A man, whose late mother was swindled out of a substantial sum of money, has met with the Attorney General to discuss the possibility of bolstering the protection afforded to those who have lost mental capacity.
Losing a loved one is devastating in itself, but the pain and upset of subsequent disputes over the validity of the Will they have left can cause significant delay in their estate being distributed, the incurring of sizeable legal fees and irreparable divisions within a family.
A six-month pilot scheme has been launched, which sees the Court of Protection throw open its doors to the public and, for the first time, grant access to hearings which were previously held in the strictest of confidence.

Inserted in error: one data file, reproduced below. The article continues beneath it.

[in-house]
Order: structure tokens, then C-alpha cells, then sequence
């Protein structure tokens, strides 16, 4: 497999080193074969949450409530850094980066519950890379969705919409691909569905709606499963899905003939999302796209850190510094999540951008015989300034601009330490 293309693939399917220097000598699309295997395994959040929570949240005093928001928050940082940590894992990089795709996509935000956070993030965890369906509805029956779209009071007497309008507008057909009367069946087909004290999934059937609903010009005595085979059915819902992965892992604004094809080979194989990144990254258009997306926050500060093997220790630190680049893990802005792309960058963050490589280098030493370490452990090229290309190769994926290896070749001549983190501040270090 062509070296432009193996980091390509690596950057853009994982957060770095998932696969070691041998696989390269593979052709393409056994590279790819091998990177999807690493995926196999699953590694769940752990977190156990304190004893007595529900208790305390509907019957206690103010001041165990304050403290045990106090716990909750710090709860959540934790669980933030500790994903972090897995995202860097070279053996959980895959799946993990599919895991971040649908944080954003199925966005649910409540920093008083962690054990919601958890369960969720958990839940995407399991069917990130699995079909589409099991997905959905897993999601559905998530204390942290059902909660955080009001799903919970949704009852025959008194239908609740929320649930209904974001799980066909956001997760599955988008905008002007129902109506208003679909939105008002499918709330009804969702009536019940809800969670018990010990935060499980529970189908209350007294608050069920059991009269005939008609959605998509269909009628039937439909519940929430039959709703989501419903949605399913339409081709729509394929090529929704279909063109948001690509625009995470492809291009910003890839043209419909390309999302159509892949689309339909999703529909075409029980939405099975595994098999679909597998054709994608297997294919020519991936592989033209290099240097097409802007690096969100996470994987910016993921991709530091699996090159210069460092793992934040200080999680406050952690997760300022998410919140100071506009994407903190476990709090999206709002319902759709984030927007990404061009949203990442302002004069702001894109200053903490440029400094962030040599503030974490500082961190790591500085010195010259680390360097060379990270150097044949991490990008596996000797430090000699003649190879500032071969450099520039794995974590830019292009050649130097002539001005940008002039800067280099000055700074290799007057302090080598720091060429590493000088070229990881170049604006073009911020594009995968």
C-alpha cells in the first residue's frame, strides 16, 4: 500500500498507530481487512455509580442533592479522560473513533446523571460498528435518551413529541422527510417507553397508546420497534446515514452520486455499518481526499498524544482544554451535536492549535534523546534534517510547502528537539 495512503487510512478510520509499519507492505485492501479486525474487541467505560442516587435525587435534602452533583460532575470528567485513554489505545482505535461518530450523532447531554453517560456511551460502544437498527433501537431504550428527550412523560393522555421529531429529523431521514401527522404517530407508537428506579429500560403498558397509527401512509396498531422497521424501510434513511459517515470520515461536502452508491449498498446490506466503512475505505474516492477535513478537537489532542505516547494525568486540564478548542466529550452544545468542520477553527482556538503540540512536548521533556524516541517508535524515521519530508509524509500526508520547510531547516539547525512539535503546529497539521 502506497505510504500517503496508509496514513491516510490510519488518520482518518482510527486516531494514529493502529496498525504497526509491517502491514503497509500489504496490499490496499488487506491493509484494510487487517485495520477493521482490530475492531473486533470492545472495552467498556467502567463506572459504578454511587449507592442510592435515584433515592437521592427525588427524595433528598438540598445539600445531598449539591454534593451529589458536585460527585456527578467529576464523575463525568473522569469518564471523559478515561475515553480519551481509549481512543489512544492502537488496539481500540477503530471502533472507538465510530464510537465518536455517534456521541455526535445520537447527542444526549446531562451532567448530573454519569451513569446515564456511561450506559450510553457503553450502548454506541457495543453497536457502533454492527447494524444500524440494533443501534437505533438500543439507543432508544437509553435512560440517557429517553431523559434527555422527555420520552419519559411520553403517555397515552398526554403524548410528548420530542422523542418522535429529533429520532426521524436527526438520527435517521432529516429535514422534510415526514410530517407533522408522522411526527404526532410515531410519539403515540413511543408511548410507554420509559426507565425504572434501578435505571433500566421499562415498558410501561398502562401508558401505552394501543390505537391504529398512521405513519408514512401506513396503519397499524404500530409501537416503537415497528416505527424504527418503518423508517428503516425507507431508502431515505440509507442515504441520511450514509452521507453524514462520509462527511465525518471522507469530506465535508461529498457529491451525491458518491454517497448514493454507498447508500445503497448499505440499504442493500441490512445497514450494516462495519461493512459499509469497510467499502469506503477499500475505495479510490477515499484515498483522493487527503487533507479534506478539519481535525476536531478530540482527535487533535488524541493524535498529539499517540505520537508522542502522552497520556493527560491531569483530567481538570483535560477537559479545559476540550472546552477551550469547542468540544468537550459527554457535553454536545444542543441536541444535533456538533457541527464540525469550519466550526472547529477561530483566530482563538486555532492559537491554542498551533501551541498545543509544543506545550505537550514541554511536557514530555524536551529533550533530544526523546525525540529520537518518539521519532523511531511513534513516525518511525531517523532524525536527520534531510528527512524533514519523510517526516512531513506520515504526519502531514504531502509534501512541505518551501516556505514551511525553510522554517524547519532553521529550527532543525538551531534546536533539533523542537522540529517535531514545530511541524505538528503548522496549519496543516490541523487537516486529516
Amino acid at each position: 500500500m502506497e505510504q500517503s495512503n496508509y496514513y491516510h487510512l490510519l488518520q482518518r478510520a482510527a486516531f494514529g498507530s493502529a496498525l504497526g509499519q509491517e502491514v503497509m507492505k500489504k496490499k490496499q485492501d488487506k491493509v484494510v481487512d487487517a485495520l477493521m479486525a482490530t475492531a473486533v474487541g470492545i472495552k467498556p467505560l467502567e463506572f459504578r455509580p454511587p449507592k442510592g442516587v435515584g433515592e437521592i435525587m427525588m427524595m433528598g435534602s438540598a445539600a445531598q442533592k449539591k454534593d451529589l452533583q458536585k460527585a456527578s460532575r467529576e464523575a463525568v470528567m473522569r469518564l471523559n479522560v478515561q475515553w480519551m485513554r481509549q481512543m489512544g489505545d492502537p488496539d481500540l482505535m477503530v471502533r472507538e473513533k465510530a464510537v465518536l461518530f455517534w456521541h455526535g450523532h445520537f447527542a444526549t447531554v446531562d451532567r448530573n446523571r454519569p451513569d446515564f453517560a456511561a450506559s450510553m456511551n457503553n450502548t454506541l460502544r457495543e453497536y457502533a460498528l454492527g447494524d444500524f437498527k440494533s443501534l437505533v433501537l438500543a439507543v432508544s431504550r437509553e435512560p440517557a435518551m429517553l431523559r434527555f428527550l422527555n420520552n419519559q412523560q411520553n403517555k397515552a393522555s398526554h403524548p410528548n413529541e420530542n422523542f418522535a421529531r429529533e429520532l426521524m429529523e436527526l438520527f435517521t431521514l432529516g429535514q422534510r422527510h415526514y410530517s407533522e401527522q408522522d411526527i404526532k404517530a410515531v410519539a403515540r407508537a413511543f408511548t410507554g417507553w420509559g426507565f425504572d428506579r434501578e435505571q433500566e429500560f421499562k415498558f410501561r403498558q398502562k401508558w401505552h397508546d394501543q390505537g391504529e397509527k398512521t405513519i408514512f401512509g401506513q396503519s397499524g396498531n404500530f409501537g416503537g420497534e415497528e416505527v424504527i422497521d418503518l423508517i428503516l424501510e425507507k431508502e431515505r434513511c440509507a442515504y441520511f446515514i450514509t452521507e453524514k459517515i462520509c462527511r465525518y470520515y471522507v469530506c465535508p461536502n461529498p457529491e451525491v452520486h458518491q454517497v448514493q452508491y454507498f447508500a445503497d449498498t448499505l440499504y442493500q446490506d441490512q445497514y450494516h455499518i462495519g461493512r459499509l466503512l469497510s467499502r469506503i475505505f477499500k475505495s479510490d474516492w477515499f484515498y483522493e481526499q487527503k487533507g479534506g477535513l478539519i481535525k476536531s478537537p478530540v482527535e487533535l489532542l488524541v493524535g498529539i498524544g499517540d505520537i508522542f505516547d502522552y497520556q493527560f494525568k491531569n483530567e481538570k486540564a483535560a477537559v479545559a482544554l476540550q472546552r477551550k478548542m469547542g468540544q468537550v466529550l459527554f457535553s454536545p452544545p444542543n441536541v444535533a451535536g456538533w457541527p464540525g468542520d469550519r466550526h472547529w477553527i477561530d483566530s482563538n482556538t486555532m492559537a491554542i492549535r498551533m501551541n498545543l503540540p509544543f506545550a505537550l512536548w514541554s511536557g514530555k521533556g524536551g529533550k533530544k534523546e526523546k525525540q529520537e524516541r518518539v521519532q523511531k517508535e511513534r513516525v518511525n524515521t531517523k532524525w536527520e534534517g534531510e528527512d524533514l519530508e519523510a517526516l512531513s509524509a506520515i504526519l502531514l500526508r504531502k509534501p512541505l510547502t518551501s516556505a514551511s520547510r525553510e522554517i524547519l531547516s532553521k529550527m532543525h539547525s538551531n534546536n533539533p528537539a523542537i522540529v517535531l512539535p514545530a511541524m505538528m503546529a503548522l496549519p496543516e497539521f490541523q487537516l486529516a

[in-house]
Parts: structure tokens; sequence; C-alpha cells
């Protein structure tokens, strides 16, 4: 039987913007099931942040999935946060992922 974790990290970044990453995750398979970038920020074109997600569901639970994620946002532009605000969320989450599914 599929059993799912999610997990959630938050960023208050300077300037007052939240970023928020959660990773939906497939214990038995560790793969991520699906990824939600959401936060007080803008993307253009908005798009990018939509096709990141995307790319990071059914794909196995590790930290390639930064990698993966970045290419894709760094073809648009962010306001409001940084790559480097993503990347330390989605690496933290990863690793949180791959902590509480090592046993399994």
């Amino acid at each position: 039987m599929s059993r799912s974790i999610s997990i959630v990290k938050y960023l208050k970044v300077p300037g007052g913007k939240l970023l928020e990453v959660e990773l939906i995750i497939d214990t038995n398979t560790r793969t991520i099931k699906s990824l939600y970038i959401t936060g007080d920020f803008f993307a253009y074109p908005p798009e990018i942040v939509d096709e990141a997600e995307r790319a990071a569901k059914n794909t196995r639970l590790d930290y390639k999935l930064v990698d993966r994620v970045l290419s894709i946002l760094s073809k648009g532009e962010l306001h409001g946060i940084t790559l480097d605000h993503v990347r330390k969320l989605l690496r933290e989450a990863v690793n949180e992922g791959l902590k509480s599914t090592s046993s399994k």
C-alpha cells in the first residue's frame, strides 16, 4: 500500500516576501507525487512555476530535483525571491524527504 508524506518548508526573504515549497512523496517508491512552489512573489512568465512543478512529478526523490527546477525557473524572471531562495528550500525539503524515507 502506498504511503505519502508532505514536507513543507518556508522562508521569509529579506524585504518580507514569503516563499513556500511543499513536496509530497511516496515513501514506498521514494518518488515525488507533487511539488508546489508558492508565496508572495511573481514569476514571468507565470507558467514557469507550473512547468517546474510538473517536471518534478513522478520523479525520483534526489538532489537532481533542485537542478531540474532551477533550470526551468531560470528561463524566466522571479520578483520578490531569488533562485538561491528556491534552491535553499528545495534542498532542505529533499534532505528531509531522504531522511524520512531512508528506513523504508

Making a Will and ensuring that it stays up to date is vital. It is often the case that family members will either be asked or volunteer to assist their elderly relatives in sorting out their affairs, so that everything is arranged according to their wishes.
For decades, rumours have circulated regarding the abolition of deeds of variation. Following last March’s budget there were fears that the Chancellor might, as part of his review of Inheritance Tax (IHT), introduce tighter controls on the use of deeds of variation.